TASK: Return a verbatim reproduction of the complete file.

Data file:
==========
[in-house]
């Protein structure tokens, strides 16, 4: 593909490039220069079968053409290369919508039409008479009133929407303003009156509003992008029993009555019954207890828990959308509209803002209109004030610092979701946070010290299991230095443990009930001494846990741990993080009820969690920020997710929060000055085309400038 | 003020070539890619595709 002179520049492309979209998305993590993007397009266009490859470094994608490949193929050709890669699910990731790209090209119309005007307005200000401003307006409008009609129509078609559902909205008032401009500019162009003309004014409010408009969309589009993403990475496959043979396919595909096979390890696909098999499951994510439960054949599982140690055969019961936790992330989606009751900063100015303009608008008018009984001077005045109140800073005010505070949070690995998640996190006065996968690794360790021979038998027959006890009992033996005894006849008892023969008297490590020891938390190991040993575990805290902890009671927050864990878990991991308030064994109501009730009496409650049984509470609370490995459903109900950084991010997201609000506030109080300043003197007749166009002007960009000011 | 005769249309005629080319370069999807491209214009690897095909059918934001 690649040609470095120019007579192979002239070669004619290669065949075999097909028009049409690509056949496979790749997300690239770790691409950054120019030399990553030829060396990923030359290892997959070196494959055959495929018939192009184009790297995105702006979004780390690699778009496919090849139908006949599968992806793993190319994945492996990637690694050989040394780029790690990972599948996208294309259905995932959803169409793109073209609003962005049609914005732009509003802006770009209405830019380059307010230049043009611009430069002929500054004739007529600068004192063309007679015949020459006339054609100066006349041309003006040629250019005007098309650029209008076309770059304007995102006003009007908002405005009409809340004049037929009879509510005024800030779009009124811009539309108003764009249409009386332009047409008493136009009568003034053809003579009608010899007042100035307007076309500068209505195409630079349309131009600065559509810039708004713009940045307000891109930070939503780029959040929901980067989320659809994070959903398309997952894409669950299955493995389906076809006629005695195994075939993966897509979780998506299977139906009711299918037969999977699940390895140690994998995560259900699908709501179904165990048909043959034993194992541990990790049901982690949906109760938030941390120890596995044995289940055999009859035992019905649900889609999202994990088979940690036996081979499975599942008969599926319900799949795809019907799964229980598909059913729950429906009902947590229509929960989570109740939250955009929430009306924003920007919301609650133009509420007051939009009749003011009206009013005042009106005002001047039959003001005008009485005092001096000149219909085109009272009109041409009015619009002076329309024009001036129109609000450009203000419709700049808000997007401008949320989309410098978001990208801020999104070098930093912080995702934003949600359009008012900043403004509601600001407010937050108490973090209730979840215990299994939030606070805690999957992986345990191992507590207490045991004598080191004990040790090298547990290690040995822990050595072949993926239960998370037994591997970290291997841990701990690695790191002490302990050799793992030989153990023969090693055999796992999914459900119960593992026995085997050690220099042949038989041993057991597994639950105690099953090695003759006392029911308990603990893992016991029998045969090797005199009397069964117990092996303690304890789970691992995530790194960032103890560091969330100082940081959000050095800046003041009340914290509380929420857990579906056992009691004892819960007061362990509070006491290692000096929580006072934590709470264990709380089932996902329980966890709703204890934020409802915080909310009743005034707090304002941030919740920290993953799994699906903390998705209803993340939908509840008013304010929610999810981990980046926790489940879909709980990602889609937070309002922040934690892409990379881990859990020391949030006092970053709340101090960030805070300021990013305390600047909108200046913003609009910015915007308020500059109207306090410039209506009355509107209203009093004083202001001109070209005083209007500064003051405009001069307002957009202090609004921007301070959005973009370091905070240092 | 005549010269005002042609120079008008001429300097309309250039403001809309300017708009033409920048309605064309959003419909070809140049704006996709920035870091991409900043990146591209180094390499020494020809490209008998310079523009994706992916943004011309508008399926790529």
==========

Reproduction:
[in-house]
């Protein structure tokens, strides 16, 4: 593909490039220069079968053409290369919508039409008479009133929407303003009156509003992008029993009555019954207890828990959308509209803002209109004030610092979701946070010290299991230095443990009930001494846990741990993080009820969690920020997710929060000055085309400038 | 003020070539890619595709 002179520049492309979209998305993590993007397009266009490859470094994608490949193929050709890669699910990731790209090209119309005007307005200000401003307006409008009609129509078609559902909205008032401009500019162009003309004014409010408009969309589009993403990475496959043979396919595909096979390890696909098999499951994510439960054949599982140690055969019961936790992330989606009751900063100015303009608008008018009984001077005045109140800073005010505070949070690995998640996190006065996968690794360790021979038998027959006890009992033996005894006849008892023969008297490590020891938390190991040993575990805290902890009671927050864990878990991991308030064994109501009730009496409650049984509470609370490995459903109900950084991010997201609000506030109080300043003197007749166009002007960009000011 | 005769249309005629080319370069999807491209214009690897095909059918934001 690649040609470095120019007579192979002239070669004619290669065949075999097909028009049409690509056949496979790749997300690239770790691409950054120019030399990553030829060396990923030359290892997959070196494959055959495929018939192009184009790297995105702006979004780390690699778009496919090849139908006949599968992806793993190319994945492996990637690694050989040394780029790690990972599948996208294309259905995932959803169409793109073209609003962005049609914005732009509003802006770009209405830019380059307010230049043009611009430069002929500054004739007529600068004192063309007679015949020459006339054609100066006349041309003006040629250019005007098309650029209008076309770059304007995102006003009007908002405005009409809340004049037929009879509510005024800030779009009124811009539309108003764009249409009386332009047409008493136009009568003034053809003579009608010899007042100035307007076309500068209505195409630079349309131009600065559509810039708004713009940045307000891109930070939503780029959040929901980067989320659809994070959903398309997952894409669950299955493995389906076809006629005695195994075939993966897509979780998506299977139906009711299918037969999977699940390895140690994998995560259900699908709501179904165990048909043959034993194992541990990790049901982690949906109760938030941390120890596995044995289940055999009859035992019905649900889609999202994990088979940690036996081979499975599942008969599926319900799949795809019907799964229980598909059913729950429906009902947590229509929960989570109740939250955009929430009306924003920007919301609650133009509420007051939009009749003011009206009013005042009106005002001047039959003001005008009485005092001096000149219909085109009272009109041409009015619009002076329309024009001036129109609000450009203000419709700049808000997007401008949320989309410098978001990208801020999104070098930093912080995702934003949600359009008012900043403004509601600001407010937050108490973090209730979840215990299994939030606070805690999957992986345990191992507590207490045991004598080191004990040790090298547990290690040995822990050595072949993926239960998370037994591997970290291997841990701990690695790191002490302990050799793992030989153990023969090693055999796992999914459900119960593992026995085997050690220099042949038989041993057991597994639950105690099953090695003759006392029911308990603990893992016991029998045969090797005199009397069964117990092996303690304890789970691992995530790194960032103890560091969330100082940081959000050095800046003041009340914290509380929420857990579906056992009691004892819960007061362990509070006491290692000096929580006072934590709470264990709380089932996902329980966890709703204890934020409802915080909310009743005034707090304002941030919740920290993953799994699906903390998705209803993340939908509840008013304010929610999810981990980046926790489940879909709980990602889609937070309002922040934690892409990379881990859990020391949030006092970053709340101090960030805070300021990013305390600047909108200046913003609009910015915007308020500059109207306090410039209506009355509107209203009093004083202001001109070209005083209007500064003051405009001069307002957009202090609004921007301070959005973009370091905070240092 | 005549010269005002042609120079008008001429300097309309250039403001809309300017708009033409920048309605064309959003419909070809140049704006996709920035870091991409900043990146591209180094390499020494020809490209008998310079523009994706992916943004011309508008399926790529």